Relationship Traps – Getting Out of Denial

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Hi, it’s Clifford Edwards and welcome back to this series on creating more connected relationships.

Recently, I talked about avoiding the two-fold trap of non-acceptance.  The first part was releasing resistance; today I’ll deal briefly with the second – getting out of denial.

Denial is a hugely complex topic, so I’ll address one aspect of it.

Here's a simple definition of Denial:

  1. Refusal to acknowledge, own up to or take responsibility for some fact, circumstance or situation.
  2. Denying the existence or reality of something.

Some additional characteristics of denial:

  • Rationalization
  • Excuses or justifications
  • Projection – shifting blame or responsibility

It’s likely that as an active Mormon, you learned denial as a coping skill!  It might have occurred as a defense mechanism against the waves of cognitive dissonance that come from trying to conform to all the teachings and the rules of the Church.

To maintain your faith, you likely had to deny and/or rationalize the contradictions, nonsensical beliefs, incriminating historical evidence, and outdated stance on social and cultural issues. But you broke out of the trance of denial in order to leave.  So the good news is that you’ve gotten out of denial once, and you can do it again as needed!

Denial is a common thing.  When something that we’re experiencing or doing doesn’t fit into our current self-image or belief system, we tend to deny or minimize it.  Or something may seem overwhelming or too much to cope with– so we deny it!

One way in which it might show up as a trap in relationships with those close to you, is being in denial of something about yourself.

I used to have real anger issues.  I was an incredibly angry, often volatile guy.  Growing up I took on a perfect ‘nice guy’ persona, therefore I couldn’t acknowledge or be with my anger. When things happened that triggered a natural anger response, I suppressed it, stuffed it and otherwise denied it, because I didn’t want to be an angry person.

But I was an angry person. I had a ton of unprocessed, unacknowledged anger stuffed inside.  Also, the idea of facing up to it and dealing with nearly a lifetime of suppressed anger seemed overwhelming.  So I continued to deny.  Then the emotion came out in sneaky or unexpected ways.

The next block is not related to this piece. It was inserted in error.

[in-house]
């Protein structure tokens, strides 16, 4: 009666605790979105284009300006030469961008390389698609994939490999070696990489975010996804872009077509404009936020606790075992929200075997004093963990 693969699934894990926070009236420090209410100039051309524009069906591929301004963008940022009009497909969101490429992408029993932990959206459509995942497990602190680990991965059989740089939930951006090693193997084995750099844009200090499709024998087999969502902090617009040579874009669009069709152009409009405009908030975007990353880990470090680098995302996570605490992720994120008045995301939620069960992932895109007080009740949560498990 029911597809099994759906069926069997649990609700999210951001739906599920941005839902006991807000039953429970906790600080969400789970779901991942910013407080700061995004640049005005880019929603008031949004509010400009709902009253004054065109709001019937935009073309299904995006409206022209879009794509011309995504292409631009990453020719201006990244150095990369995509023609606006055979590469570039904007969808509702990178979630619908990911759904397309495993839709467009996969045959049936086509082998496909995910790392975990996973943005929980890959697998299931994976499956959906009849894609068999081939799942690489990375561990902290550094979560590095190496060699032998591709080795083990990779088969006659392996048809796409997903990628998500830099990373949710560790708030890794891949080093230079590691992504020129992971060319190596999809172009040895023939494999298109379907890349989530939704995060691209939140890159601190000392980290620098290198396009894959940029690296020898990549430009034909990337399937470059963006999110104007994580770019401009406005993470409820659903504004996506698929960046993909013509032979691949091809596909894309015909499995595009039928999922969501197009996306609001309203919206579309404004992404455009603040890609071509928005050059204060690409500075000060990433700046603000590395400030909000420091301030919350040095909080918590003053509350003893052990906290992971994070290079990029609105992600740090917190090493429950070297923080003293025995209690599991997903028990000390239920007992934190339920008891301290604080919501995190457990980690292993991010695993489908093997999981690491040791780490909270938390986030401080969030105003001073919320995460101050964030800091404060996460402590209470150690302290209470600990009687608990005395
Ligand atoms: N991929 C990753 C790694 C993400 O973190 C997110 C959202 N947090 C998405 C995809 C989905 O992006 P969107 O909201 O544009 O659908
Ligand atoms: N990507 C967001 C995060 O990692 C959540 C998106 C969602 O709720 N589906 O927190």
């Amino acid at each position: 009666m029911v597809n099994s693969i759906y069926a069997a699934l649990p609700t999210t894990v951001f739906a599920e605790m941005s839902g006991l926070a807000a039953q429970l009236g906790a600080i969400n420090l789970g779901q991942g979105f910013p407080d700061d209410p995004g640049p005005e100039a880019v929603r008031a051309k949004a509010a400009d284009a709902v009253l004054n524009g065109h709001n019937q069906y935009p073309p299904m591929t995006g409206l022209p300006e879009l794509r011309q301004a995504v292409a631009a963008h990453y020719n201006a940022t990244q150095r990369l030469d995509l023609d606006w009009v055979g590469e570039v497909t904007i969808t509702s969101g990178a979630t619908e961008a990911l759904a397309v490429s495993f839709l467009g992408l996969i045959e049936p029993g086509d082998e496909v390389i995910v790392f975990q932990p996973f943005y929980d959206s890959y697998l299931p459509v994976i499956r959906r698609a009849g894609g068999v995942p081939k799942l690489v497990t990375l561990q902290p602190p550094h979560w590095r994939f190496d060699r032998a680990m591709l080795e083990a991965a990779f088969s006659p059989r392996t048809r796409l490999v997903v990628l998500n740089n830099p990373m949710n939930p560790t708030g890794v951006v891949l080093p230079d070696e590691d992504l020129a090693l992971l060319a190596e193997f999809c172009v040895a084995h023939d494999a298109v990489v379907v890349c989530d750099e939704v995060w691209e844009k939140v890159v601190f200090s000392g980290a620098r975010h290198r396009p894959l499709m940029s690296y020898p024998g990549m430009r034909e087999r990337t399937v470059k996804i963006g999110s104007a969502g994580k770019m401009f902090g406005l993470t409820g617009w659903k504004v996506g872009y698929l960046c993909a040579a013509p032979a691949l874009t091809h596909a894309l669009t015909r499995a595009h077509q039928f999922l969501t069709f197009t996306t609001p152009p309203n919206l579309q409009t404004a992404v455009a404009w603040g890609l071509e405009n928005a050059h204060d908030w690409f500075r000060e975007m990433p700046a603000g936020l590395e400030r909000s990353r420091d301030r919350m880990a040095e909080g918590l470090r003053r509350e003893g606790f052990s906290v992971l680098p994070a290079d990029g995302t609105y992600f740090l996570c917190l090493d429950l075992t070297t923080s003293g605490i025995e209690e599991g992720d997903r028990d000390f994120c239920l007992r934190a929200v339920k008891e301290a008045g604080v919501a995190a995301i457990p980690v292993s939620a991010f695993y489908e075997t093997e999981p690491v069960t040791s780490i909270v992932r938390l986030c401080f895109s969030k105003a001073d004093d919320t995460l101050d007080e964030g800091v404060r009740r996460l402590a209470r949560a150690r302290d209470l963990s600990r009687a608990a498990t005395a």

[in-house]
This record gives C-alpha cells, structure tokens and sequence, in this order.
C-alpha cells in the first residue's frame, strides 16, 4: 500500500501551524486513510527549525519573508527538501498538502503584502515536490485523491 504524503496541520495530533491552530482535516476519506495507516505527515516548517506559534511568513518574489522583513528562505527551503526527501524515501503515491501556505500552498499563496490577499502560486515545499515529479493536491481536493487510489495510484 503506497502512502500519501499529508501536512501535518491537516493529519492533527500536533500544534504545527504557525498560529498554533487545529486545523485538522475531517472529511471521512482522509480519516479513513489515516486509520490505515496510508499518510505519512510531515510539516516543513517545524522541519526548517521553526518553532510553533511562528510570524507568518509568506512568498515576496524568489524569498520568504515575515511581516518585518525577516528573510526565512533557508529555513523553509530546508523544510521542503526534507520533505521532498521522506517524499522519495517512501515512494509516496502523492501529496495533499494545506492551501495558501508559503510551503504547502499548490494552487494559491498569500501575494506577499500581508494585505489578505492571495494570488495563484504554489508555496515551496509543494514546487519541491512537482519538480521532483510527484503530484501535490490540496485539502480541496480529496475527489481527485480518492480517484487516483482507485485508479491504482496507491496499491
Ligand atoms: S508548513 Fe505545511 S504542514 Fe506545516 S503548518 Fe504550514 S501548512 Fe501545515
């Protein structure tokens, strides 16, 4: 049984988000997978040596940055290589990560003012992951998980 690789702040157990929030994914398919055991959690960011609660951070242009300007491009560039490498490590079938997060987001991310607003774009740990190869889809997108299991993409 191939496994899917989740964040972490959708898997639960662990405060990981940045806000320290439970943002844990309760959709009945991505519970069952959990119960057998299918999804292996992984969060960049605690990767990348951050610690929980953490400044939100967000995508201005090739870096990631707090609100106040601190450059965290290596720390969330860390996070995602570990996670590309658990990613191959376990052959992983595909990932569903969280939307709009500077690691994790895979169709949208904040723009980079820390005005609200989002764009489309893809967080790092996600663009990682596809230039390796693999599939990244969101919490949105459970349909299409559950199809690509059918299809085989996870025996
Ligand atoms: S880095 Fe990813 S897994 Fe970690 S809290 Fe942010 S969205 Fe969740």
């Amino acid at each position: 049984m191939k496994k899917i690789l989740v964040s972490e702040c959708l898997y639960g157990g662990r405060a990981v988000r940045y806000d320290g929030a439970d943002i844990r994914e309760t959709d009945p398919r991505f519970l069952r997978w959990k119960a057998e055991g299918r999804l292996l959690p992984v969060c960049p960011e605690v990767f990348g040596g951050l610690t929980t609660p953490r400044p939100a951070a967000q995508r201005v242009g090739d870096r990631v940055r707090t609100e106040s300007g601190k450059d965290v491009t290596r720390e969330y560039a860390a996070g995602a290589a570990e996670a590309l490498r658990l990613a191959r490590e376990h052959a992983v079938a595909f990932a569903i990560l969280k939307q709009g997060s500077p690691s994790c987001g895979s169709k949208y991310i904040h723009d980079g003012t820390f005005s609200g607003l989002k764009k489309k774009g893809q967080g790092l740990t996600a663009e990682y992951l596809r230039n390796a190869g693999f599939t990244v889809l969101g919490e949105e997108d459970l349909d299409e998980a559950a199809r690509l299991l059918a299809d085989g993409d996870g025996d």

• Panic attacks.
  • Passive aggressive behaviors.
  • Self-sabotage.
  • Explosive outbursts set off by minor things.

It hurt my relationships with my wife, family, close friends and others.  But I minimized, justified, made excuses or blamed someone else for these behaviors. To shift things I had to get out of denial, accept and own up to my anger, adjust my self-image and take responsibility for learning to deal with it in more healthy, constructive ways.

The fantasy of denial is that if you ignore something, it will just go away.  But that rarely happens.  Denial lets things fester, and get worse.

Maybe you have something you’re in denial about – something that’s negatively affecting your relationships.  One great clue is to note any behavior or condition you continually minimize, justify or make excuses for. Or notice if there’s something you’re “sensitive” about - you get upset when someone else tries to point it out to you.  It could be something big like an addiction or looming financial collapse, or something seemingly minor, like a habit of sarcastic, belittling remarks.

ACCEPTANCEGetting Out of Denial and Into Acceptance

If you can admit you’re in, it’s a good idea to get out of denial.  Here are some simple steps you can take.

  1. Start by acknowledging it to yourself, first silently a few times, then out loud. From my example earlier, that sounded like: “I have anger issues. I am an angry person.” Consciously breathe and relax your body as you do.
  2. Write about it. Sit down with a journal or notebook and free write about whatever it is. Get it out of the recesses of your mind and onto paper.
    1. What is it exactly and how or when does it show up?
    2. How might it conflict with your self-image?
    3. What might seem scary or overwhelming about trying to deal with it?
    4. What started the cycle of denial?
    5. And anything else that comes out as you write.
  3. Acknowledge the cost of the denial. Continue in your notebook and journal.
    1. How does it limit, hurt or otherwise negatively affect you?
    2. How does the denial negatively affect your relationships with others?
    3. What is likely to happen in the future if you don’t deal with it?
  4. Recognize how things will change for the better once you’re out of denial and dealing positively with things.
    1. How will you be more healthy, productive or happy?
    2. How will your relationships change for the better?
    3. What will you be able to do, have, create or experience that you haven’t been able to up ‘til now?
  5. Make an action plan to deal with the situation, habit or behavior. If you need to reach out for help.
    1. If it’s an addiction or psychological issue, then get treatment.
    2. If you need structure, support or accountability, then hire a coach.
    3. If appropriate, join a support group or find a community online.

There you go, a brief take on getting out of denial!

Once again, I trust this was useful.  If you need any support with denial or other relationship traps, I’m here to help.  Just click here to schedule a free "Relationship Reboot" consultation.

See you next time for more Tips on Avoiding Common Relationship Traps.

This is Clifford Edwards saying, bye for now!


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